One of the first countries to join the GFF—in 2015—Ethiopia has made substantial progress in reducing under-five mortality, maternal deaths, and adolescent fertility. These achievements are impressive, but the Government of Ethiopia recognizes that continued efforts are needed to strengthen the nation’s health system to achieve the objectives of its investment case. That investment case, called the Health Sector Transformation Plan (HSTP), aims to increase the equitable coverage of, access to, and use of essential health services. 

The GFF partnership is supporting these efforts through various streams of work, including:
  1. Policy dialogue to track, mobilize, and align resources (both domestic and external), improve efficiency of spending, and strengthen the implementation of the HSTP;
  2. Support to the Health Sustainable Development Goals Program for Results project; and
  3. Increasing private sector engagement in the health sector.  
Recent surveys have demonstrated considerable progress in Ethiopia’s coverage of key maternal and child health services, such as assisted births, contraceptive prevalence, antenatal care, and child nutrition services. Broader progress on health systems has also been demonstrated, through improvement in indicators related to, among others, the availability of community-based health insurance schemes and the coverage of the civil registration and vital statistics system. However, several challenges remain and geographic, gender, and economic inequity in health outcomes persist. There is a need to improve the quality of health services by improving the availability and motivation of key health personnel (e.g., midwives, doctors) and the availability of essential drugs and supplies at the primary health care level. In addition, a greater focus on efficiency in health spending and on creating sustainable financing for health is needed in coming years.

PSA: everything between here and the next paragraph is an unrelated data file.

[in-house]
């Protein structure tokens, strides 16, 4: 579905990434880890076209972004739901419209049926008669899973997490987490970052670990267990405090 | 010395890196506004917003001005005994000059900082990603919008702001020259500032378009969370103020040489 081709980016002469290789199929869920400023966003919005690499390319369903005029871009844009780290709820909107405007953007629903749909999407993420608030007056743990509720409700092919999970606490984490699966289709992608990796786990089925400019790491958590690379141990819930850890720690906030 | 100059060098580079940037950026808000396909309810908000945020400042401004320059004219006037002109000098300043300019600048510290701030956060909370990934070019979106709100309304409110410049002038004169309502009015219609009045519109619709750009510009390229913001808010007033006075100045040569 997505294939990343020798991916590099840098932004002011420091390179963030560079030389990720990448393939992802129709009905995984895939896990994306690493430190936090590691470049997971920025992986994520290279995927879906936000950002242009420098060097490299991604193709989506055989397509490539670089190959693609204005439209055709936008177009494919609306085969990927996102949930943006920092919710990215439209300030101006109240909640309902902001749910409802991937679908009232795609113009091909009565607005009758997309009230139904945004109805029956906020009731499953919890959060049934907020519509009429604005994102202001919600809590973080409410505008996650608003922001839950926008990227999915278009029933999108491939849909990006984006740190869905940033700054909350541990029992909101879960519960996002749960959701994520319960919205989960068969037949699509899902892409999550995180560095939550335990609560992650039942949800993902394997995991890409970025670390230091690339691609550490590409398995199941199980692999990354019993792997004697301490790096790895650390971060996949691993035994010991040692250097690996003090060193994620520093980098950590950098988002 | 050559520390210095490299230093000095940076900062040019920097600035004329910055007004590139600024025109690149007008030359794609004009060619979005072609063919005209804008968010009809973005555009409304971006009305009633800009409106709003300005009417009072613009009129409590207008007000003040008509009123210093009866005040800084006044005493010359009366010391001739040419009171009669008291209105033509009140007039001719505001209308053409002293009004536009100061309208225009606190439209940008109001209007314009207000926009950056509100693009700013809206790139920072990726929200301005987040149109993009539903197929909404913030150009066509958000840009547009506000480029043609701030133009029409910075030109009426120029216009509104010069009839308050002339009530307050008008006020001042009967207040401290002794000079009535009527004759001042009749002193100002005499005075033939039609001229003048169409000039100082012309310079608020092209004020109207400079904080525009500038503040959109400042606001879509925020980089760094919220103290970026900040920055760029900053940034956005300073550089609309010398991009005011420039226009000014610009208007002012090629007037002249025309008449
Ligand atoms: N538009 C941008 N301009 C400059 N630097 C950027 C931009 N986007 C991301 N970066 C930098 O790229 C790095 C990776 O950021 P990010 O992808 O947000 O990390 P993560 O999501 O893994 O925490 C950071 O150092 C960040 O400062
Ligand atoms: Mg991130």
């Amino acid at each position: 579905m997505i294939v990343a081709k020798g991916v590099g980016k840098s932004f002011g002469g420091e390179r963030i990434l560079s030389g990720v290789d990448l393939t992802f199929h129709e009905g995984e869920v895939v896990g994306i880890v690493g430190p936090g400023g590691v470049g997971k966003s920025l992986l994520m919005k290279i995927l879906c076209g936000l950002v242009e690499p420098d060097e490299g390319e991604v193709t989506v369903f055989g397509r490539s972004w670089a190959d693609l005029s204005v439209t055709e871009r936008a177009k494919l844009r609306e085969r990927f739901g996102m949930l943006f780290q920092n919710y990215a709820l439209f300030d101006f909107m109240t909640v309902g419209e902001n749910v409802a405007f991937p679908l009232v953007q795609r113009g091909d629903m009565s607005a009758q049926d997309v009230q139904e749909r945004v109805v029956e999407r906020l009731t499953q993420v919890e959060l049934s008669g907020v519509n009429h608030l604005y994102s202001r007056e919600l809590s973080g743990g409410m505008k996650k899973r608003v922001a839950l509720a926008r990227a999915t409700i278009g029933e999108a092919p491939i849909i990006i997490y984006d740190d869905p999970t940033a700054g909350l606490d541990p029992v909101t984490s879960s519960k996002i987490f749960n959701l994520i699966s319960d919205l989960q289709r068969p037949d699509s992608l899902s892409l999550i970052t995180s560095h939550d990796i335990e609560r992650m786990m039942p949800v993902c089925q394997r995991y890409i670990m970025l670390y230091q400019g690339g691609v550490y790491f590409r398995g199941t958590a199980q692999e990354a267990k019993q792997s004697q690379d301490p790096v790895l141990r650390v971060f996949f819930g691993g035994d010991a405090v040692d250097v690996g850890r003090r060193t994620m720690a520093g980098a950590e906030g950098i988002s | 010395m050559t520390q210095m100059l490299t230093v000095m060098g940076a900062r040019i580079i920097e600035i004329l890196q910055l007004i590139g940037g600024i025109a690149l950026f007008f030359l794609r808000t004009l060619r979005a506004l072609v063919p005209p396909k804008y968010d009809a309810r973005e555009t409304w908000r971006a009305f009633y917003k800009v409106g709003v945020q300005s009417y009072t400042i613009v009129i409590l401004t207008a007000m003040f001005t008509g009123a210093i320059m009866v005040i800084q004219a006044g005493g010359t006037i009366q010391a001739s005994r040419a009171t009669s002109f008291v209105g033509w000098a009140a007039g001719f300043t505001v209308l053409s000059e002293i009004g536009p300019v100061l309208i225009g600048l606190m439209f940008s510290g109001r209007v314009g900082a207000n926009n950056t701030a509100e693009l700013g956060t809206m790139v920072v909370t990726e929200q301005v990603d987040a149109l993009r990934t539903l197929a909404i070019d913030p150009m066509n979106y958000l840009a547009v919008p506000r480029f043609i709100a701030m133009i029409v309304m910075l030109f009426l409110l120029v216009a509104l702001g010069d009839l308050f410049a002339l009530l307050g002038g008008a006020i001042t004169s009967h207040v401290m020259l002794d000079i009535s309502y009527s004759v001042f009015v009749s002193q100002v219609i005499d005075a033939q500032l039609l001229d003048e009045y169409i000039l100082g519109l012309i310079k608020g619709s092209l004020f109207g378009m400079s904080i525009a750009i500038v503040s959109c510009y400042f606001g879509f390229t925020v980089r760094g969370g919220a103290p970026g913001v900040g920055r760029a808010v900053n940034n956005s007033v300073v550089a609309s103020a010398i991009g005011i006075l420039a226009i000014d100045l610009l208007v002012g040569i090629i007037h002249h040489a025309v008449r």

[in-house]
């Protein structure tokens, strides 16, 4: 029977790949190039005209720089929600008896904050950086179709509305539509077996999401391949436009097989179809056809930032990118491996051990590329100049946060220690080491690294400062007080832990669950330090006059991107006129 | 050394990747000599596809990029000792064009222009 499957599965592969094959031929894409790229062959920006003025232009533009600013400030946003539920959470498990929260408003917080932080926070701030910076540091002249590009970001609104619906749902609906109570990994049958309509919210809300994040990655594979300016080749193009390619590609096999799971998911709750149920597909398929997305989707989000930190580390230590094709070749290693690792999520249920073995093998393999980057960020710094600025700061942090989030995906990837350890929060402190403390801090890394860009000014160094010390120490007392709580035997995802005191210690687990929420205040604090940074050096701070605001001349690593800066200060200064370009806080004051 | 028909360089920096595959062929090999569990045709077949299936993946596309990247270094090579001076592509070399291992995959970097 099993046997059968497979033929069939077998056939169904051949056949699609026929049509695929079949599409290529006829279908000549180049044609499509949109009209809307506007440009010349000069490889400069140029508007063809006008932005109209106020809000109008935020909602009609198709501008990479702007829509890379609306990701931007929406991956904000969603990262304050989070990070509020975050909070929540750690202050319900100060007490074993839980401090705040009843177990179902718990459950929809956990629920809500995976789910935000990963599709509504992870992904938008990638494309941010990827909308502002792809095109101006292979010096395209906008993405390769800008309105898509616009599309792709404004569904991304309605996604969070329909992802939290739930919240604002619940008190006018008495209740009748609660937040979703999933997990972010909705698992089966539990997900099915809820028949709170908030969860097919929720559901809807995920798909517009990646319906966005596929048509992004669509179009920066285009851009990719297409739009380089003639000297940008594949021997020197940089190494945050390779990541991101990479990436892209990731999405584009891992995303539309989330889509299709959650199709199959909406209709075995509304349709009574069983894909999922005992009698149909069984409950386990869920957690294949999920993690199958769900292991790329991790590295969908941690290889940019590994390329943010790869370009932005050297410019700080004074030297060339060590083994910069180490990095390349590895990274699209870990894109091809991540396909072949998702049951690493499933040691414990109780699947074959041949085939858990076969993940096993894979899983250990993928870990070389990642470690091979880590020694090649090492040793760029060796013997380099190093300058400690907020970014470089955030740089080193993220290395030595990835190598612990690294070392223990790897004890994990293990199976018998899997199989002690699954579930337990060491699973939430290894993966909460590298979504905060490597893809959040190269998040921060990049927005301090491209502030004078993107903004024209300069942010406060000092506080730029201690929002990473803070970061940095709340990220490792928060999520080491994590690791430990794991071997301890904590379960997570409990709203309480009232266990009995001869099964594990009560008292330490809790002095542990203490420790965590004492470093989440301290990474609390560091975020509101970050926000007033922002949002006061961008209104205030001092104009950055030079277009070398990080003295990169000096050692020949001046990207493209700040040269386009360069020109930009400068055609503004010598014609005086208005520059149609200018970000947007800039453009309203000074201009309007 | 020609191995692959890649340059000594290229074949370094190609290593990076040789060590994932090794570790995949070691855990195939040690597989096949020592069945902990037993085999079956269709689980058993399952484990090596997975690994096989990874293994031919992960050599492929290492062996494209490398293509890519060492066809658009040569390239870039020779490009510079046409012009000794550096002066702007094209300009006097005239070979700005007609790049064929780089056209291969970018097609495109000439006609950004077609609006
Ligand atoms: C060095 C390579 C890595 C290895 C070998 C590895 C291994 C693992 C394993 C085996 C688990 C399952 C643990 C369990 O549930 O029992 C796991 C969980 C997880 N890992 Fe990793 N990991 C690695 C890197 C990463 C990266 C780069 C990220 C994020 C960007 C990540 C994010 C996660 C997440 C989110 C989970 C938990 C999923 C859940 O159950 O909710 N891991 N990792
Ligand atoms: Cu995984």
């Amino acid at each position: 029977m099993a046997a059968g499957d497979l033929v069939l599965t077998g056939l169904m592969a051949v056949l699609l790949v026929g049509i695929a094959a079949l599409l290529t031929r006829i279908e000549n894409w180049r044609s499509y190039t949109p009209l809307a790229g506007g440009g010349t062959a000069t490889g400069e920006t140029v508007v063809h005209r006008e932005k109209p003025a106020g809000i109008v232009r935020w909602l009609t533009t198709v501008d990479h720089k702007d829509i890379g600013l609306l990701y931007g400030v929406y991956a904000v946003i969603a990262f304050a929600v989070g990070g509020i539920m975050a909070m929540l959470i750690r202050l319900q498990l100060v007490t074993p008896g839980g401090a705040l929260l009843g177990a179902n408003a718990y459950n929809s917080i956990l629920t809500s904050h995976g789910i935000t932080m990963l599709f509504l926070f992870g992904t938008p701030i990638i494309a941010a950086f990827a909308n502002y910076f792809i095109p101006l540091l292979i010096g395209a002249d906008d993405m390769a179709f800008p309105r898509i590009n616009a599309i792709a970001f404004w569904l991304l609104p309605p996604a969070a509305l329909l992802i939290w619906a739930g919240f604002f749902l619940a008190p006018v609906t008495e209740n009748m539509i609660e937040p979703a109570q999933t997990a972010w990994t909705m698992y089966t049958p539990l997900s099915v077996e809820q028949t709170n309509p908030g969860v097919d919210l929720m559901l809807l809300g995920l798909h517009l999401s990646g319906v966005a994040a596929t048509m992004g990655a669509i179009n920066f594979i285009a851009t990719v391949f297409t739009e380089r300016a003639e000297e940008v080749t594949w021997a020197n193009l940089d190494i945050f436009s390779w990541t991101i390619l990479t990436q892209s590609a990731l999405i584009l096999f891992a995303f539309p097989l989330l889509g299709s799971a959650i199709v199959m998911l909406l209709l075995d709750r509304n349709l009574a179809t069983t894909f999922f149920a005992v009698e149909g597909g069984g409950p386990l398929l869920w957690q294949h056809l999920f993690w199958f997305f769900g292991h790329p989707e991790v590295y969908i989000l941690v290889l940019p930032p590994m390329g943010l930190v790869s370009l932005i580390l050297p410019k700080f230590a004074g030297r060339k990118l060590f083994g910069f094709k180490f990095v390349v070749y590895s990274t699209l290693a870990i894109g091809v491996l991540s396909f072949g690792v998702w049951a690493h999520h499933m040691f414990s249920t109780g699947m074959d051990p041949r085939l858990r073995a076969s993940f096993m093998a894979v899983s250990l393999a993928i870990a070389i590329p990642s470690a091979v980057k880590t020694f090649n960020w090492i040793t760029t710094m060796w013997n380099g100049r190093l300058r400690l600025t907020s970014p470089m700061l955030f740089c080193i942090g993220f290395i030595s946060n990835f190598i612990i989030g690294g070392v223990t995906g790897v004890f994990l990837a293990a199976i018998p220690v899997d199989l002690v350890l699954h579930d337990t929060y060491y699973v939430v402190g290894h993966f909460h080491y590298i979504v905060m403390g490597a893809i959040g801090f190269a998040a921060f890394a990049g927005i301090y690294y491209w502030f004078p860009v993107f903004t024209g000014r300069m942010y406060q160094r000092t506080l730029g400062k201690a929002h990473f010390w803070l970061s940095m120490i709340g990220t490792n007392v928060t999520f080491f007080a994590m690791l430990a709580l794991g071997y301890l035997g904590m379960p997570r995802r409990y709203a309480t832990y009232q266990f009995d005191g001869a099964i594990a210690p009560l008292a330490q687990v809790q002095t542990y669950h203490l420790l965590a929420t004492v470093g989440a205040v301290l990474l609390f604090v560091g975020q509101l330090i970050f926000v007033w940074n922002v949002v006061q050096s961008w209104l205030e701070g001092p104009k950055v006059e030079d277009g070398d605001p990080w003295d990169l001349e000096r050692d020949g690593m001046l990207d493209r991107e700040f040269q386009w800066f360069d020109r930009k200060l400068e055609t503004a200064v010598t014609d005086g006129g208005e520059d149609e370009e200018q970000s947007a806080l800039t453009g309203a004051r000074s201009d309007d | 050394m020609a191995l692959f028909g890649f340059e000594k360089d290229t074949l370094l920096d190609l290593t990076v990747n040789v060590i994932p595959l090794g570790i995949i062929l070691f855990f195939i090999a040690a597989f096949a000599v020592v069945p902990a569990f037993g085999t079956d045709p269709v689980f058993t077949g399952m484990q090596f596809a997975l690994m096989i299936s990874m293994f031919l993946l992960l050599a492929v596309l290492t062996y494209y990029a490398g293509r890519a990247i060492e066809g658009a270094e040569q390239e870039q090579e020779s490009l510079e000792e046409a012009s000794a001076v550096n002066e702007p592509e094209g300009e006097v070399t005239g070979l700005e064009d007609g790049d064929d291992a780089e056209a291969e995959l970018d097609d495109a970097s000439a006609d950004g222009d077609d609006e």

Trends in key RMNCAH-N indicators (2000–2019, DHS)
  • Maternal mortality ratio:
    Declined from 871 to 412 per 100,000 live births
  • Under-five mortality rate:
    Declined from 166 to 55 per 1,000 live births
  • Age-specific fertility rate for adolescents (15-19 yrs):
    Declined from 100 to 80 per 1,000 live births

Country Priorities: The Health Sector Transformation Plan 

The 2015/16–2019/20 HSTP, Ethiopia’s investment case aims to increase the use, equity, and coverage of essential health services, such as antenatal care, child and adolescent health services, family planning, and nutrition. To do so, it places a strong emphasis on the need to strengthen health systems through the implementation of systemic reforms. These reforms include, among others, a push for increased domestic health spending as a share of the national budget, as well as improved donor coordination to maximize the efficiency and harmonization of external financing for health. The government’s spending on health has increased in absolute terms over the last 15 years—driven primarily by economic growth—but it has remained flat as a share of general government expenditure. The government is now seeking to increase health spending as a share of the national budget from 6 percent to 10 percent by 2020 as part of the HSTP.